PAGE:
A. The Rule 16 Disclosure
Because Ambrozich was to testify for the government as an expert witness, the government filed a Rule 16 disclosure. See Fed. R. Crim. P. 16(a). The disclosure explained the Analysis, Comparison, Evaluation and Verification (ACE–V) method of fingerprint examination, the method Ambrozich used to find a match. The Rule 16 disclosure explained the four steps of the ACE–V method, noting that in the second step, the fingerprint expert compares how many matching points of verification are found in the prints. These points of verification, sometimes called Galton points, are what justify a conclusion of a positive fingerprint identification. But the government did not disclose how many matching Galton points Ambrozich found during the examination or what the points were.
Because the number of Galton points was missing from the Rule 16 disclosure, the defendants moved to strike the expert opinion. That motion was denied, and the district court allowed the expert testimony, without requiring pre-trial disclosure of the number of points or offering any other remedy to the defendants. During trial, the government questioned Ambrozich about the number of Galton points he used to match the fingerprints, and he responded that there is no set number of points required to make a positive identification in the United States. Instead, he testified as to his personal preference of finding at least ten or twelve points of identification, which he said made him a conservative fingerprint examiner as compared to other examiners. He stated that in this case he found between twelve and twenty shared points of identification between the latent prints from the trash pulls and the defendants' fingerprints. During cross-examination, Ambrozich acknowledged that because there is no set standard in the United States, experts might differ not only in the number of points required, but in what qualifies as a point of identification as well.
The jury found the defendants guilty, and they moved for a new trial, partly on the basis of the government's failure to provide an adequate Rule 16 disclosure for the fingerprint expert. The district court denied the motion, concluding that the defendants had received a fair trial and had not been unfairly prejudiced by the government's incomplete disclosure.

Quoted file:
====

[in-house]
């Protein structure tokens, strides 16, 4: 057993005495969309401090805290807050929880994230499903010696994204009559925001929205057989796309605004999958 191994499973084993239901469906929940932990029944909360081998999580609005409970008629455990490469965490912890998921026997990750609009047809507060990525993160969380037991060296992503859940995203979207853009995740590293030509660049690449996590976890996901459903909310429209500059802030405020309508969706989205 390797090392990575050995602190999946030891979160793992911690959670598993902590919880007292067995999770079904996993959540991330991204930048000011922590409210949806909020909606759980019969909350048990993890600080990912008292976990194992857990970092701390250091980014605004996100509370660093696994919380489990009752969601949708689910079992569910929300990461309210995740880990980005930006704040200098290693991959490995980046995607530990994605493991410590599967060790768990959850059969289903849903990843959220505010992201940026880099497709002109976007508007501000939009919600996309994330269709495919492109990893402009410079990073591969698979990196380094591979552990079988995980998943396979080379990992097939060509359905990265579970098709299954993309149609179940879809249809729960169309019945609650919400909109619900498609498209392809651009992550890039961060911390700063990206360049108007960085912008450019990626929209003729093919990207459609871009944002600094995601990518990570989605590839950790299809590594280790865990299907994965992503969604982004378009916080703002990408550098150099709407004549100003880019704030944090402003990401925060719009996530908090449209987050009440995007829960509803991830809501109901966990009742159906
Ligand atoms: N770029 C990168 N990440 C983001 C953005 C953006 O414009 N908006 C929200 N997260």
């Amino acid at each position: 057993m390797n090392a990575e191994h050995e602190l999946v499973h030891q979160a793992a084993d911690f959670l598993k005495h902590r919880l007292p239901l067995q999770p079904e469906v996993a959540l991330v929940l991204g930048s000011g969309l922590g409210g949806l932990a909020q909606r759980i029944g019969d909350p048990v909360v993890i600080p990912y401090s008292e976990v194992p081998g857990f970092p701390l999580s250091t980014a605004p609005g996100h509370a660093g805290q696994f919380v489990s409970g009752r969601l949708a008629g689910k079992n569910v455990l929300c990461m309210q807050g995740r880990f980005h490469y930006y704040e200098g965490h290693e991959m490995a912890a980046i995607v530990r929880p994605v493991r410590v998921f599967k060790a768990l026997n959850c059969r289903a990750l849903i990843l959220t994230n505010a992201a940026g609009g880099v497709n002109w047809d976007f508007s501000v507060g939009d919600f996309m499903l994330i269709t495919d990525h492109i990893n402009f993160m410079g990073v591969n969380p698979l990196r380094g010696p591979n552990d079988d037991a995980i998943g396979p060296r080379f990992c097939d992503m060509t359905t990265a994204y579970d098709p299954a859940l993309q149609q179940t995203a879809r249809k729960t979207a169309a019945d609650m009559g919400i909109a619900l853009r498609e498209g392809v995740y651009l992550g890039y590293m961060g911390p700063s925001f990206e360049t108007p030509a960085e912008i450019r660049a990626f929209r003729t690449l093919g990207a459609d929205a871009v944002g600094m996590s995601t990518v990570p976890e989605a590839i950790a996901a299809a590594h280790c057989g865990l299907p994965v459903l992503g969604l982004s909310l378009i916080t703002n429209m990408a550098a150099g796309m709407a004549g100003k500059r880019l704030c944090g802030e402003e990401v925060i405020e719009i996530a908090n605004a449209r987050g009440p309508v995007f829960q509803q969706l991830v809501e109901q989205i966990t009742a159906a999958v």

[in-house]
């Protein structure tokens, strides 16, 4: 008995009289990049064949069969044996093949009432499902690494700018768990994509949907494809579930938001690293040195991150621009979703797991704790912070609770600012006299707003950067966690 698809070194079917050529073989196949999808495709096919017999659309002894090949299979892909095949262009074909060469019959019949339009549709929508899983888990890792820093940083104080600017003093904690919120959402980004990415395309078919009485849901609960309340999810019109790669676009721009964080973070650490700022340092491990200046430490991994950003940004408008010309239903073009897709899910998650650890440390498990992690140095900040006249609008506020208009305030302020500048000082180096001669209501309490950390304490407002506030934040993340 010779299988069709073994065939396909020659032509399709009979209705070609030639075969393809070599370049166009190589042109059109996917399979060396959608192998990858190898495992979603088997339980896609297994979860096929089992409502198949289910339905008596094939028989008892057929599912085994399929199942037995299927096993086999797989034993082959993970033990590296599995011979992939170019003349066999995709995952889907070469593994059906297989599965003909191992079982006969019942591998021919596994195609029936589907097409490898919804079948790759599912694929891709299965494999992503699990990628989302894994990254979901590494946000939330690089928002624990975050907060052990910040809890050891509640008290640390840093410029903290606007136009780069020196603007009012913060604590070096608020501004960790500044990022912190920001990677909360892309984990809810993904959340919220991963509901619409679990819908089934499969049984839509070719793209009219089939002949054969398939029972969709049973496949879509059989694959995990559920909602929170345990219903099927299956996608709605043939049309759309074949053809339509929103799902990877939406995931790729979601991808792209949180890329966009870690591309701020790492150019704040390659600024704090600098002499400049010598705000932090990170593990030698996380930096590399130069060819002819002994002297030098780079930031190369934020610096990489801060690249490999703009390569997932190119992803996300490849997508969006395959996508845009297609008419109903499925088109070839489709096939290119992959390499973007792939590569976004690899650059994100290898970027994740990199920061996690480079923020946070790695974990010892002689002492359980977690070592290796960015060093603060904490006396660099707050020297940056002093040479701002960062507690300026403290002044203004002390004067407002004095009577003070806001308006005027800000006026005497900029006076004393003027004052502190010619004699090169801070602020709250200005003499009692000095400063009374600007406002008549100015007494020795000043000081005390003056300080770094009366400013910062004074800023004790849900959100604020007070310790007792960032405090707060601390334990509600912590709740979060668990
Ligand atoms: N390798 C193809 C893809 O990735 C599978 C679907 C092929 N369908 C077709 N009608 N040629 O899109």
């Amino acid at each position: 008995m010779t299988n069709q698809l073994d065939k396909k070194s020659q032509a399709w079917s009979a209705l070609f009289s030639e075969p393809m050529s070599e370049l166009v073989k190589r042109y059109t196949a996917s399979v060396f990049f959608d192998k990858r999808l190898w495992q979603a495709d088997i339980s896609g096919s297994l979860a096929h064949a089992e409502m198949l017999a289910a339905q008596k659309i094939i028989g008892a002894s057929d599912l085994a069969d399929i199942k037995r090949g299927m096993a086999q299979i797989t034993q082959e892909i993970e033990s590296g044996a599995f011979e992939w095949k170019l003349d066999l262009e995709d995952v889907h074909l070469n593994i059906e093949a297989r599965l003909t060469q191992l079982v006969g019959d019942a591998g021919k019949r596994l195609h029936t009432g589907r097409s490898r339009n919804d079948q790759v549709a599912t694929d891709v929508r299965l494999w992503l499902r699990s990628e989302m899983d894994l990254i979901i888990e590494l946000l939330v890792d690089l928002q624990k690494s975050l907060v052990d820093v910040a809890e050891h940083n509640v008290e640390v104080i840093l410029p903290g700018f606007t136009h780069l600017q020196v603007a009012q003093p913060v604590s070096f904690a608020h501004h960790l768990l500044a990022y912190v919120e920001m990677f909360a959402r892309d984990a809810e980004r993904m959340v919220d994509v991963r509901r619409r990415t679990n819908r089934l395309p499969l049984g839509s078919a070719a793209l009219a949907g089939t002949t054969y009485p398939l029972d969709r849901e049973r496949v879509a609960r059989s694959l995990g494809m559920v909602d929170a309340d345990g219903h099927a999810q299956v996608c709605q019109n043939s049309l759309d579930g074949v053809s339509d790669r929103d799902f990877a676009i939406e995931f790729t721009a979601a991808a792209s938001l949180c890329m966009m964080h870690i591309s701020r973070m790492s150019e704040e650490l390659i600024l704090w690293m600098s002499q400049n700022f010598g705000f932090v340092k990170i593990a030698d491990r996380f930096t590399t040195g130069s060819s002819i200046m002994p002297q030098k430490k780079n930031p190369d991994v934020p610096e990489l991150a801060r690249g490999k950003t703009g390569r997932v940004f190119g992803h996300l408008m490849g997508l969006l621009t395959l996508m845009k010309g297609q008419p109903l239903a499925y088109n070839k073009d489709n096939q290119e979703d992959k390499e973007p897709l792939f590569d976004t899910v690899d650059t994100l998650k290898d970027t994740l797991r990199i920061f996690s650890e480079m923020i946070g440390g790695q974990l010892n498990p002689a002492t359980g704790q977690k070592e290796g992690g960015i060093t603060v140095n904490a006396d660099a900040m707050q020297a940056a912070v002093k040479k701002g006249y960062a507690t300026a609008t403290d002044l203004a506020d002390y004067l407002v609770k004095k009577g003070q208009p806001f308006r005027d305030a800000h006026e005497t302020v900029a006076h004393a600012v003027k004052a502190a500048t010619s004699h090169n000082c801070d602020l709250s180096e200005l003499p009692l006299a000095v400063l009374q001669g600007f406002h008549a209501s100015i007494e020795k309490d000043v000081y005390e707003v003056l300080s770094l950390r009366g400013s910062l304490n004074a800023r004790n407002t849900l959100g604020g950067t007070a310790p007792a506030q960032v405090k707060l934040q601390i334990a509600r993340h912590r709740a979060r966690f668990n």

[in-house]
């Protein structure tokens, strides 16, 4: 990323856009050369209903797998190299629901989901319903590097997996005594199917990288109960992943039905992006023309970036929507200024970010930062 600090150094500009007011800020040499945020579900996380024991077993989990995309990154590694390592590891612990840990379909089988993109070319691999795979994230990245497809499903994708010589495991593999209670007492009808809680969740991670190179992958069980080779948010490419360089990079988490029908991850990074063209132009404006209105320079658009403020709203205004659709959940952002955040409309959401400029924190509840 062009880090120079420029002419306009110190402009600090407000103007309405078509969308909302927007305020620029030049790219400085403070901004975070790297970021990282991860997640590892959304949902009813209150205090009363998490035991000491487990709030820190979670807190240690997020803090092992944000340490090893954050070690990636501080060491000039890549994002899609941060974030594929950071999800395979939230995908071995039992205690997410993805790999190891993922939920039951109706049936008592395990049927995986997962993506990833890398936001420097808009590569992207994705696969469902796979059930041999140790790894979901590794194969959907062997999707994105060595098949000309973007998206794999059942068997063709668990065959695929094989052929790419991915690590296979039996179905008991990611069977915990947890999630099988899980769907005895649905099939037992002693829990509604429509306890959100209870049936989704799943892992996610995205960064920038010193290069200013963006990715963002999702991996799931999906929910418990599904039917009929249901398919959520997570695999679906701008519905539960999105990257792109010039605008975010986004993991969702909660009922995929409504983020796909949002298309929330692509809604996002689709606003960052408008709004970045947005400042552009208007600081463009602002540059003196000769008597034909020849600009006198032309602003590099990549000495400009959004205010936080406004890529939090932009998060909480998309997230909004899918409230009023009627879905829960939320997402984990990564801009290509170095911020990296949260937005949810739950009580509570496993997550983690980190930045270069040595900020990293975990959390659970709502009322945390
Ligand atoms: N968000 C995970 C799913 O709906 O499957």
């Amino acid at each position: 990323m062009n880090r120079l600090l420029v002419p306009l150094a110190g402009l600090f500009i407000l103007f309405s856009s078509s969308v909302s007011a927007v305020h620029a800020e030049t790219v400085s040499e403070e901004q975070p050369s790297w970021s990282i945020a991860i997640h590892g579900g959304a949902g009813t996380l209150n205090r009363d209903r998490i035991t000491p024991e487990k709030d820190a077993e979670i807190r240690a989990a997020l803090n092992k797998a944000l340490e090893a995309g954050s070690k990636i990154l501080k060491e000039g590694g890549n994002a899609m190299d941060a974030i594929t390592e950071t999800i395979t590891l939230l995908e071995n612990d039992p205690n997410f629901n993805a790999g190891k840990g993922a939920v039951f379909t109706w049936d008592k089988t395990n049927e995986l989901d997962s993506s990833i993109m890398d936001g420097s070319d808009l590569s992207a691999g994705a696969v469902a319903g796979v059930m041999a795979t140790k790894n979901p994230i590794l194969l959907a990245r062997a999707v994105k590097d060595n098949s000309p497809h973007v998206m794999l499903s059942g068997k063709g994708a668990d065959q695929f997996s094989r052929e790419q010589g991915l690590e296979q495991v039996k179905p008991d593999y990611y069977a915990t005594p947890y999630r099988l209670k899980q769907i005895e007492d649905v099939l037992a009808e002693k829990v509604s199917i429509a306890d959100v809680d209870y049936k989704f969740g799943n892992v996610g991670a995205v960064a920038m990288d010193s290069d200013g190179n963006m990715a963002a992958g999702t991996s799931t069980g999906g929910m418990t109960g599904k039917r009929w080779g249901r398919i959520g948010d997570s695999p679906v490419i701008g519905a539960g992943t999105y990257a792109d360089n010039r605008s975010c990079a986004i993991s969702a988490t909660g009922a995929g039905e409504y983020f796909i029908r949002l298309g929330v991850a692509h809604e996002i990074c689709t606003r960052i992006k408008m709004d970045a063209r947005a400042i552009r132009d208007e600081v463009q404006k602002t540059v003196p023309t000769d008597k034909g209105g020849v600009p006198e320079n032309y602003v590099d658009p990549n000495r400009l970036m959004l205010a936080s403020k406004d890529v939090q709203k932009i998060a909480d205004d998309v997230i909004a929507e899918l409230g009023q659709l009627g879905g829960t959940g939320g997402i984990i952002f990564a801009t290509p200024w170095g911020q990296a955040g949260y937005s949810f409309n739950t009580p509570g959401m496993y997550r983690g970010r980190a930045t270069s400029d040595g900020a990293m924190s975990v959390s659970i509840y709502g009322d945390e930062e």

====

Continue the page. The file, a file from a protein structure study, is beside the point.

B. Traffic Stop Stipulation
At trial, the district court also admitted a stipulation regarding a November 16, 2007 traffic stop involving Price and a man named Keith Carr. The defendants stipulated to the content of the police officers' statements regarding the traffic stop, but objected to the stipulation's relevance. The stipulation stated that on November 16, Chicago police officers saw two men enter a black Ford SUV after leaving Up Top. They followed the car and attempted to pull it over. As the officers left their car, the SUV sped off and during the pursuit, small objects, later identified as tinfoil packets of heroin, were thrown out of the windows. Eventually, the police pulled over the car and identified Carr and Price. During the incident, the police obtained permission to search Price's phone and found a contact named “Bleek,” which is what Bounds was known as among his co-conspirators. Although the defendants agreed to the contents of the stipulated testimony, they objected to its relevance. The judge overruled the objection, finding the evidence relevant to the government's overall theory of the case that Saunders and Bounds were involved in a drug conspiracy.
C. Jury Verdict and Sentencing
At the conclusion of the evidence, the jury received a special verdict form which stated that if the jury found the defendants guilty of involvement in a heroin conspiracy, it was to determine the type and amount of controlled substances involved in each offense. The options on the verdict form were: (1) a detectable amount but less than 100 grams of mixtures containing heroin; (2) at least 100 grams of mixtures containing heroin but less than 1,000 grams; or (3) 1,000 grams or more of mixtures containing heroin. The jury selected option 2, indicating that the defendants' offense involved at least 100 but less than 1,000 grams of mixtures containing heroin.
At sentencing, the government argued for a higher drug quantity than the jury found. In its view, the jury was asked to find a drug quantity solely to determine the applicable mandatory minimum and maximum sentences. It contended that the drug quantity issue should be revisited, and proposed that more than 10 kilograms of heroin were involved in the conspiracy. The government based its proposed calculation on the number of Dormin bottles retrieved from the trash pulls, along with testimony of co-conspirators regarding the heroin to Dormin ratio in the mixtures created at Up Top. The government argued that although it did not present evidence of ten kilograms of heroin mixtures, it presented 143 empty Dormin bottles from the six weekly trash pulls, which would produce 3.69 kilograms of heroin mixtures. It further contended that those 143 bottles were collected over a time period of only six weeks of a four-month conspiracy, and so for the entire four months, the drug quantity would be 14.4 kilograms.